The city of San Diego's recycling ordinance will go into effect on Feb. 11. Are you ready to recycle? It's easier than you think if you use expertise from a trusted community partner like Waste Management of San Diego. Because Waste Management employees understand the importance of recycling, they have taken on the challenge to increase their recycling efforts in our local offices. Just last month, the staff at our El Cajon office facility was able to use recycling methods that resulted in a diversion rate of more than 70 percent. The same three-step method can easily be translated into success for you.
"Our employees took the information we gave them and really ran with it," said Carl Scherbaum, district manager for Waste Management of San Diego. "Many have said how easy it was once they had the knowledge base and resources to increase their recycling efforts."
Step one: recycling education
In all of our years in the waste and recycling business, we've found that many times education is the key to a successful recycling program. Teaching your employees or residents the basics about what is and isn't recyclable can truly skyrocket participation and help you reach diversion goals.
"So much more than bottles and cans can be recycled in a commingled recycling container," Scherbaum said. "Once your staff or residents have a simple list of what can and can't be recycled, it takes the effort out of recycling and turns it into an automatic habit to toss mixed papers, glass, tin cans and so much more into the recycling bin."
In the city of San Diego, the following materials should be placed in the recycling bin:
¥ Mixed papers: Newspaper, junk mail, white and colored office paper, wrapping, art and craft paper, telephone books, magazines, paper bags, envelopes (including those with windows), shredded paper (in a closed paper bag or box), note cards, Post-it notes.
¥ Cardboard: Cereal boxes (liners removed), frozen food boxes, shoe and detergent boxes, paper and toilet rolls, and corrugated boxes (flattened).
¥ Cans (rinsed if possible): Soda, juice, soup, vegetable and pet food cans, pie tins and wire hangers.
¥ Glass (rinsed if possible): Soda bottles, wine bottles, beer bottles and food jars.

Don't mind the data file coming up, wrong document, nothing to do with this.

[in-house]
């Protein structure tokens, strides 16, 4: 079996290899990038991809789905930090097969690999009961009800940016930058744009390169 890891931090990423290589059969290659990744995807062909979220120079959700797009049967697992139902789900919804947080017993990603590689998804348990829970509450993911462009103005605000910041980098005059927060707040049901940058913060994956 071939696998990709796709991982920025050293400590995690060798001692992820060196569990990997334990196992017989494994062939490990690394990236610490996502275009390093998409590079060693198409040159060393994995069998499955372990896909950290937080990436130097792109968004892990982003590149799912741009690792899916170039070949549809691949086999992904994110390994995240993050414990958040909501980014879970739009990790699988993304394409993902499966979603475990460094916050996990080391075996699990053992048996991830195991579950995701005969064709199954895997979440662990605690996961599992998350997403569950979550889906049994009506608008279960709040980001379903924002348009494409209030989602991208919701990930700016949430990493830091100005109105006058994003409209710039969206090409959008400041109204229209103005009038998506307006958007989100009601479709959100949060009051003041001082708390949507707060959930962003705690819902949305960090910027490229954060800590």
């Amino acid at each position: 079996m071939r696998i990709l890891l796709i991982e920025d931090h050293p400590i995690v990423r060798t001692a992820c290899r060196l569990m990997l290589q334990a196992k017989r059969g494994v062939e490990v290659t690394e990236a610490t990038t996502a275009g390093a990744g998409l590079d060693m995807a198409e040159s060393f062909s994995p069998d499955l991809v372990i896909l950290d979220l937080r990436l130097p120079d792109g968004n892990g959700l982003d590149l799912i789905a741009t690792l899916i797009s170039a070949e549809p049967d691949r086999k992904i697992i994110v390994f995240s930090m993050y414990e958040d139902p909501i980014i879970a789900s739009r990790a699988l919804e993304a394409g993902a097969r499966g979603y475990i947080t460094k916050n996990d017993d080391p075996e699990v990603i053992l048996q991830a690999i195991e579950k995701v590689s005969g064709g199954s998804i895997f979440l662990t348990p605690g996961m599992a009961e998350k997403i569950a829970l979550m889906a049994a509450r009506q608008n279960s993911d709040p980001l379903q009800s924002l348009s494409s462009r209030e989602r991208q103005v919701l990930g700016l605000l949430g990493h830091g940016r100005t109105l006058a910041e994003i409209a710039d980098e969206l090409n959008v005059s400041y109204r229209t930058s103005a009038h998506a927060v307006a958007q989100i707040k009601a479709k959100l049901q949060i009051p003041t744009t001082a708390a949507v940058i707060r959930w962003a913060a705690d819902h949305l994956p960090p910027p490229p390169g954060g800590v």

¥ Plastic Bottles and Containers (CRV #1, #2, #3, #4, #5, #6 and #7): Soda, juice, detergent, bleach, shampoo, lotion, mouthwash, dishwashing containers, milk jugs, tubs for margarine and yogurt.
Non-recyclable materials should be thrown away in your regular trash container and include:
¥ Contaminated paper: Juice boxes, coated milk cartons, pizza boxes, soiled papers or bags with oil and food waste, paper cups, paper towels, wax paper and unclean food boxes.
¥ Broken glass: Window glass, mirrors, auto glass, etc.
¥ Other plastic materials: Laundry baskets, garden hoses, plastic wrap and packaging materials.
¥ Miscellaneous materials: cloth, carpet and padding, diapers, dryer lint, food waste, lawn furniture and clocks.
Items categorized as household hazardous waste (HHW) should not be placed in either the recycle or trash bin, but instead should be disposed of separately. For more information on HHW disposal, call 1-866-WMRECYCLE or visit www.wastemanagementsd.com/HHW.asp.
Step two: recycling containers
Education is a major component of a successful recycling program, but it's only part of the winning strategy. Providing recycling containers in strategic locations can mean the difference between success and failure.
"You have to make recycling convenient by placing containers in high traffic areas and in individual offices and cubicles," said Scherbaum. "At our facility we purchased special recycling containers for the desks that have a tiny trash bin and a large recycling bin ... most of what we generate in an office is recyclable and this constantly reinforced our recycling education."
For optimum participation, place recycling containers in the following areas:
¥ Individual offices/cubicles
¥ Break rooms
¥ Copy/printer rooms
¥ At entrances and exits
¥ Next to mail bins
¥ Next to all trash containers
¥ In conference rooms
For multi-family complexes:
¥ Next to your dumpsters
¥ Next to mailboxes
¥ In picnic areas
¥ In your community center
¥ In your media center
Step three: recycling signage and reminders
Though steps one and two are vital for recycling, there's still one more step that will ensure recycling success ... Signage and reminders.
"It's vital to label recycle bins clearly and put up posters, flyers and signs that remind people about what's recyclable and why it's so important to recycle," Scherbaum said. "We have signs throughout our facilities to reinforce our message help us meet and exceed our recycling goals."
When creating posters, signs and flyers for recycling, remember to:
¥ Place them next to all recycle containers
¥ Make them colorful
¥ Have both English and Spanish language signage
¥ Label each recycling container clearly so it's not confused with trash
Other ideas for employee reminders include:
¥ Recycling contests
¥ Monthly or weekly e-mail blasts
¥ Reminders about what is and isn't recyclable at staff/tenant meetings
Recycling is not only important to protect our environment and comply with the San Diego Recycling Ordinance, it's also easy -- just follow Waste Management's three steps to recycling success.
Perez is communications manager for Waste Management of San Diego.